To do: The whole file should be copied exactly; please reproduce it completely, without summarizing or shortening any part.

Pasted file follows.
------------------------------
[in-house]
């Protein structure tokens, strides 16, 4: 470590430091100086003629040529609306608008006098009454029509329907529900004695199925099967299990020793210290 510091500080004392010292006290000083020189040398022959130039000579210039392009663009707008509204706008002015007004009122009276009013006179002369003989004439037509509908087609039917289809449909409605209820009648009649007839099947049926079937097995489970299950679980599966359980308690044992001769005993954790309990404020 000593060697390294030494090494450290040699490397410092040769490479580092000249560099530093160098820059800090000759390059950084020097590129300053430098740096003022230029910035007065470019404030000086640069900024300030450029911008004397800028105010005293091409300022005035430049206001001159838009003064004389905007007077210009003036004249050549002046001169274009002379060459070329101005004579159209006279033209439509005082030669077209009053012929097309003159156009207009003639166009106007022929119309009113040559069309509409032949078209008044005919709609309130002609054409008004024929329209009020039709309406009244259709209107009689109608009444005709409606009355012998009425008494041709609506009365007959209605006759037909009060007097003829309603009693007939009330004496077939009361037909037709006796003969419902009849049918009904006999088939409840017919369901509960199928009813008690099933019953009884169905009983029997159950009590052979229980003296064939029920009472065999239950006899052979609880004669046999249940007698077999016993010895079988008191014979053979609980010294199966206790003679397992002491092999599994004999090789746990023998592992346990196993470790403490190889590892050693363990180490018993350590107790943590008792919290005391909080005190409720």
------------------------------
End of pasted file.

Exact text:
[in-house]
């Protein structure tokens, strides 16, 4: 470590430091100086003629040529609306608008006098009454029509329907529900004695199925099967299990020793210290 510091500080004392010292006290000083020189040398022959130039000579210039392009663009707008509204706008002015007004009122009276009013006179002369003989004439037509509908087609039917289809449909409605209820009648009649007839099947049926079937097995489970299950679980599966359980308690044992001769005993954790309990404020 000593060697390294030494090494450290040699490397410092040769490479580092000249560099530093160098820059800090000759390059950084020097590129300053430098740096003022230029910035007065470019404030000086640069900024300030450029911008004397800028105010005293091409300022005035430049206001001159838009003064004389905007007077210009003036004249050549002046001169274009002379060459070329101005004579159209006279033209439509005082030669077209009053012929097309003159156009207009003639166009106007022929119309009113040559069309509409032949078209008044005919709609309130002609054409008004024929329209009020039709309406009244259709209107009689109608009444005709409606009355012998009425008494041709609506009365007959209605006759037909009060007097003829309603009693007939009330004496077939009361037909037709006796003969419902009849049918009904006999088939409840017919369901509960199928009813008690099933019953009884169905009983029997159950009590052979229980003296064939029920009472065999239950006899052979609880004669046999249940007698077999016993010895079988008191014979053979609980010294199966206790003679397992002491092999599994004999090789746990023998592992346990196993470790403490190889590892050693363990180490018993350590107790943590008792919290005391909080005190409720």